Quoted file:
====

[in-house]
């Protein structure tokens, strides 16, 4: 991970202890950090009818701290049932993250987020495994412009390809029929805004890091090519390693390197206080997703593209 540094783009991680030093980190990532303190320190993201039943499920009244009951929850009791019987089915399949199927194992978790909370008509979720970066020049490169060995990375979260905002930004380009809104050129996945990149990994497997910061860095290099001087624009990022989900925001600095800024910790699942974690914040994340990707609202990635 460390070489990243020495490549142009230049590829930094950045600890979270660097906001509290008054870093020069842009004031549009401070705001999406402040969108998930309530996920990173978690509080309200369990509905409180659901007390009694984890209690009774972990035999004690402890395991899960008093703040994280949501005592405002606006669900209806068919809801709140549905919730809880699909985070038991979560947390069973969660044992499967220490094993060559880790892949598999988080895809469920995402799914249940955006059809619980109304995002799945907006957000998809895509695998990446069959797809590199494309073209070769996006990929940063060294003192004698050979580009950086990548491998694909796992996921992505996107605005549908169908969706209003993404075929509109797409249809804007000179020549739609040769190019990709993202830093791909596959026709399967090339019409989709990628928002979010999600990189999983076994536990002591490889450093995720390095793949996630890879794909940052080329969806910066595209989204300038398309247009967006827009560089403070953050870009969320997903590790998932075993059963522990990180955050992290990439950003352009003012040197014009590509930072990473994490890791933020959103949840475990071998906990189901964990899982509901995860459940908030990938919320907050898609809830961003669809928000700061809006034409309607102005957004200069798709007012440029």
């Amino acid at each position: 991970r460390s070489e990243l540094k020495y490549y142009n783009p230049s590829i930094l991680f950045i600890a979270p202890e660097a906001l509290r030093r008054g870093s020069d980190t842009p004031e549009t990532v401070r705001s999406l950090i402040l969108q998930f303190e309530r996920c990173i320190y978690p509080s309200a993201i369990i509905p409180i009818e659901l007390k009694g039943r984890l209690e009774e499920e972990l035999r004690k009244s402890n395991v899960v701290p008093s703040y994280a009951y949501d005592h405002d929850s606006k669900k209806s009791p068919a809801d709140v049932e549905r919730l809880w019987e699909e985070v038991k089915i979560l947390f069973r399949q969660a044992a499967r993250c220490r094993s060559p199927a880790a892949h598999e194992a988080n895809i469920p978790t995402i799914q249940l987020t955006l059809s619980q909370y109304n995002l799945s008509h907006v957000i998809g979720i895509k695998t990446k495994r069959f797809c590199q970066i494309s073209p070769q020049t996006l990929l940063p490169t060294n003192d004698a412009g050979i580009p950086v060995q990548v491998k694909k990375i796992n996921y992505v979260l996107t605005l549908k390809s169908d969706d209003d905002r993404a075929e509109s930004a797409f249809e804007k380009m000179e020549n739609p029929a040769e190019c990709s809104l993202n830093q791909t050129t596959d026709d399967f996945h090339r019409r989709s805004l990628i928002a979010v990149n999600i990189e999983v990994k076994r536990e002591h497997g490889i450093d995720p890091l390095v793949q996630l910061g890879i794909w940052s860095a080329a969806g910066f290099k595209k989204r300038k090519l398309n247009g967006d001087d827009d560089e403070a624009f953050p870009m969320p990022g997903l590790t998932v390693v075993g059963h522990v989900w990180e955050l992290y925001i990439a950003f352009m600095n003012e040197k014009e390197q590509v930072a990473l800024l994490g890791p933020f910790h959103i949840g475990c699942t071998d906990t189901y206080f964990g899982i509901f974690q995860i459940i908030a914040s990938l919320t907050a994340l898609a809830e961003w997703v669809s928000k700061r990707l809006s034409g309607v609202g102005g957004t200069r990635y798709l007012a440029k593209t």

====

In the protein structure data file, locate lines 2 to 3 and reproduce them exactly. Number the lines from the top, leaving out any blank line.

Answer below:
């Protein structure tokens, strides 16, 4: 991970202890950090009818701290049932993250987020495994412009390809029929805004890091090519390693390197206080997703593209 540094783009991680030093980190990532303190320190993201039943499920009244009951929850009791019987089915399949199927194992978790909370008509979720970066020049490169060995990375979260905002930004380009809104050129996945990149990994497997910061860095290099001087624009990022989900925001600095800024910790699942974690914040994340990707609202990635 460390070489990243020495490549142009230049590829930094950045600890979270660097906001509290008054870093020069842009004031549009401070705001999406402040969108998930309530996920990173978690509080309200369990509905409180659901007390009694984890209690009774972990035999004690402890395991899960008093703040994280949501005592405002606006669900209806068919809801709140549905919730809880699909985070038991979560947390069973969660044992499967220490094993060559880790892949598999988080895809469920995402799914249940955006059809619980109304995002799945907006957000998809895509695998990446069959797809590199494309073209070769996006990929940063060294003192004698050979580009950086990548491998694909796992996921992505996107605005549908169908969706209003993404075929509109797409249809804007000179020549739609040769190019990709993202830093791909596959026709399967090339019409989709990628928002979010999600990189999983076994536990002591490889450093995720390095793949996630890879794909940052080329969806910066595209989204300038398309247009967006827009560089403070953050870009969320997903590790998932075993059963522990990180955050992290990439950003352009003012040197014009590509930072990473994490890791933020959103949840475990071998906990189901964990899982509901995860459940908030990938919320907050898609809830961003669809928000700061809006034409309607102005957004200069798709007012440029």
């Amino acid at each position: 991970r460390s070489e990243l540094k020495y490549y142009n783009p230049s590829i930094l991680f950045i600890a979270p202890e660097a906001l509290r030093r008054g870093s020069d980190t842009p004031e549009t990532v401070r705001s999406l950090i402040l969108q998930f303190e309530r996920c990173i320190y978690p509080s309200a993201i369990i509905p409180i009818e659901l007390k009694g039943r984890l209690e009774e499920e972990l035999r004690k009244s402890n395991v899960v701290p008093s703040y994280a009951y949501d005592h405002d929850s606006k669900k209806s009791p068919a809801d709140v049932e549905r919730l809880w019987e699909e985070v038991k089915i979560l947390f069973r399949q969660a044992a499967r993250c220490r094993s060559p199927a880790a892949h598999e194992a988080n895809i469920p978790t995402i799914q249940l987020t955006l059809s619980q909370y109304n995002l799945s008509h907006v957000i998809g979720i895509k695998t990446k495994r069959f797809c590199q970066i494309s073209p070769q020049t996006l990929l940063p490169t060294n003192d004698a412009g050979i580009p950086v060995q990548v491998k694909k990375i796992n996921y992505v979260l996107t605005l549908k390809s169908d969706d209003d905002r993404a075929e509109s930004a797409f249809e804007k380009m000179e020549n739609p029929a040769e190019c990709s809104l993202n830093q791909t050129t596959d026709d399967f996945h090339r019409r989709s805004l990628i928002a979010v990149n999600i990189e999983v990994k076994r536990e002591h497997g490889i450093d995720p890091l390095v793949q996630l910061g890879i794909w940052s860095a080329a969806g910066f290099k595209k989204r300038k090519l398309n247009g967006d001087d827009d560089e403070a624009f953050p870009m969320p990022g997903l590790t998932v390693v075993g059963h522990v989900w990180e955050l992290y925001i990439a950003f352009m600095n003012e040197k014009e390197q590509v930072a990473l800024l994490g890791p933020f910790h959103i949840g475990c699942t071998d906990t189901y206080f964990g899982i509901f974690q995860i459940i908030a914040s990938l919320t907050a994340l898609a809830e961003w997703v669809s928000k700061r990707l809006s034409g309607v609202g102005g957004t200069r990635y798709l007012a440029k593209t």